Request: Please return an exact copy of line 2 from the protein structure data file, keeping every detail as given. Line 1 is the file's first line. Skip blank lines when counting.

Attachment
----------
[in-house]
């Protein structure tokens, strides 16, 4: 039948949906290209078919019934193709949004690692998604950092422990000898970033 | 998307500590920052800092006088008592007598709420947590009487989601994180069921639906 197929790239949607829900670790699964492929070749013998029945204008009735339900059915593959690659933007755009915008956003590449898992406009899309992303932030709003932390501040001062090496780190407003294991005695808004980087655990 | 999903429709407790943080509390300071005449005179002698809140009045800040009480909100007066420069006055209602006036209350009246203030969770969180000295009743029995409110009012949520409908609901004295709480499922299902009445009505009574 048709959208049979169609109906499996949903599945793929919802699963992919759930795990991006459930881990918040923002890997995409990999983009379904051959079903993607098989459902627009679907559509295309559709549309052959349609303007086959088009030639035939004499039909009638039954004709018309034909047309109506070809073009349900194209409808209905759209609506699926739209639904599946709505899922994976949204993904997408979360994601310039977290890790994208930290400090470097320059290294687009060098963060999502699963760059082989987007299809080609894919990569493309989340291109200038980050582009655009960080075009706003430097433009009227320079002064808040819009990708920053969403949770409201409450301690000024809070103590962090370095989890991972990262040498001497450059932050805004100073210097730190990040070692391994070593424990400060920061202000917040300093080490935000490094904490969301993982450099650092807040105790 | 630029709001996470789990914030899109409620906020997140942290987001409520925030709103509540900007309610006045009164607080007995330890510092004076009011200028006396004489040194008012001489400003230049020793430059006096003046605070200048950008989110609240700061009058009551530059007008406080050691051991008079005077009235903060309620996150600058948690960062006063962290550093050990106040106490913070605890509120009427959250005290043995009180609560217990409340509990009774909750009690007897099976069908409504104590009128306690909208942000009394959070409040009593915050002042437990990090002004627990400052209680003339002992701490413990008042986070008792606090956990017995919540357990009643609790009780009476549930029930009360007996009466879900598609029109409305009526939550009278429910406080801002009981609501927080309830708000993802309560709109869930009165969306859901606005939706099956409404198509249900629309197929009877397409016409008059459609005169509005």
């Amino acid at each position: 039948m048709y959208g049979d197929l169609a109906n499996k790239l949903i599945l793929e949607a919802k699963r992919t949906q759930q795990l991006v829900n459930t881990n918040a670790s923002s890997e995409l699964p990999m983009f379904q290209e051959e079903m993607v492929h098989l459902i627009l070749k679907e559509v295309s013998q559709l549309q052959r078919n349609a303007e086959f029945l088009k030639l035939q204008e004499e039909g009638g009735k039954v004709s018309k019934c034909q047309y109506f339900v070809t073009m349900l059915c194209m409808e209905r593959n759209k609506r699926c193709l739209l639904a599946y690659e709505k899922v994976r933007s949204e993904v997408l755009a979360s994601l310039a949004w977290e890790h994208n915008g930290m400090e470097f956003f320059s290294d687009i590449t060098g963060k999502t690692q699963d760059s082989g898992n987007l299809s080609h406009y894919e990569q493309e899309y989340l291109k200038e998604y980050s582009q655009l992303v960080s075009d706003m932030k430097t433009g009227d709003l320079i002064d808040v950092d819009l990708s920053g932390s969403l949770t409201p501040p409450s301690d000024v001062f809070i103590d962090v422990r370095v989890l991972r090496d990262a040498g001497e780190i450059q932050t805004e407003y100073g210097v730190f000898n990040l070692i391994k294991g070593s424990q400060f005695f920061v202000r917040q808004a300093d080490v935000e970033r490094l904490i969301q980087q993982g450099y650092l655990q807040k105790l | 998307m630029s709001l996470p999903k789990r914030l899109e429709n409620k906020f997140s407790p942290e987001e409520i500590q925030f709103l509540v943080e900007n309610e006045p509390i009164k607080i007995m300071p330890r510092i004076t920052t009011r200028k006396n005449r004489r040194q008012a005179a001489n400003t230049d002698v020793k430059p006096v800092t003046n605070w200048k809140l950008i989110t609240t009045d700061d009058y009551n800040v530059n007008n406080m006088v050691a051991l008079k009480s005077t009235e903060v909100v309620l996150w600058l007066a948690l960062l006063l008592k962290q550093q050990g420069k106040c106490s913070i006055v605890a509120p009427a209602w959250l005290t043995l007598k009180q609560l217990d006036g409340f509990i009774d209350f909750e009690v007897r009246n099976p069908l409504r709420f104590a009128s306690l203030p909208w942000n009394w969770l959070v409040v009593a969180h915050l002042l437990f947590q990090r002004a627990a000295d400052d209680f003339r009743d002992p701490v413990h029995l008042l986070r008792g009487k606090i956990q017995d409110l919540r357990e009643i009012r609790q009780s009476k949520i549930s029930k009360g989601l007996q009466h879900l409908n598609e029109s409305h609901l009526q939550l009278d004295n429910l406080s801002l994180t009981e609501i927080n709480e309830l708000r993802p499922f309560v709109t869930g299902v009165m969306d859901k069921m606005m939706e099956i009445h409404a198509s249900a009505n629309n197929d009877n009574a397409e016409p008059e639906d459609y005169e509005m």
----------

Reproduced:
């Protein structure tokens, strides 16, 4: 039948949906290209078919019934193709949004690692998604950092422990000898970033 | 998307500590920052800092006088008592007598709420947590009487989601994180069921639906 197929790239949607829900670790699964492929070749013998029945204008009735339900059915593959690659933007755009915008956003590449898992406009899309992303932030709003932390501040001062090496780190407003294991005695808004980087655990 | 999903429709407790943080509390300071005449005179002698809140009045800040009480909100007066420069006055209602006036209350009246203030969770969180000295009743029995409110009012949520409908609901004295709480499922299902009445009505009574 048709959208049979169609109906499996949903599945793929919802699963992919759930795990991006459930881990918040923002890997995409990999983009379904051959079903993607098989459902627009679907559509295309559709549309052959349609303007086959088009030639035939004499039909009638039954004709018309034909047309109506070809073009349900194209409808209905759209609506699926739209639904599946709505899922994976949204993904997408979360994601310039977290890790994208930290400090470097320059290294687009060098963060999502699963760059082989987007299809080609894919990569493309989340291109200038980050582009655009960080075009706003430097433009009227320079002064808040819009990708920053969403949770409201409450301690000024809070103590962090370095989890991972990262040498001497450059932050805004100073210097730190990040070692391994070593424990400060920061202000917040300093080490935000490094904490969301993982450099650092807040105790 | 630029709001996470789990914030899109409620906020997140942290987001409520925030709103509540900007309610006045009164607080007995330890510092004076009011200028006396004489040194008012001489400003230049020793430059006096003046605070200048950008989110609240700061009058009551530059007008406080050691051991008079005077009235903060309620996150600058948690960062006063962290550093050990106040106490913070605890509120009427959250005290043995009180609560217990409340509990009774909750009690007897099976069908409504104590009128306690909208942000009394959070409040009593915050002042437990990090002004627990400052209680003339002992701490413990008042986070008792606090956990017995919540357990009643609790009780009476549930029930009360007996009466879900598609029109409305009526939550009278429910406080801002009981609501927080309830708000993802309560709109869930009165969306859901606005939706099956409404198509249900629309197929009877397409016409008059459609005169509005």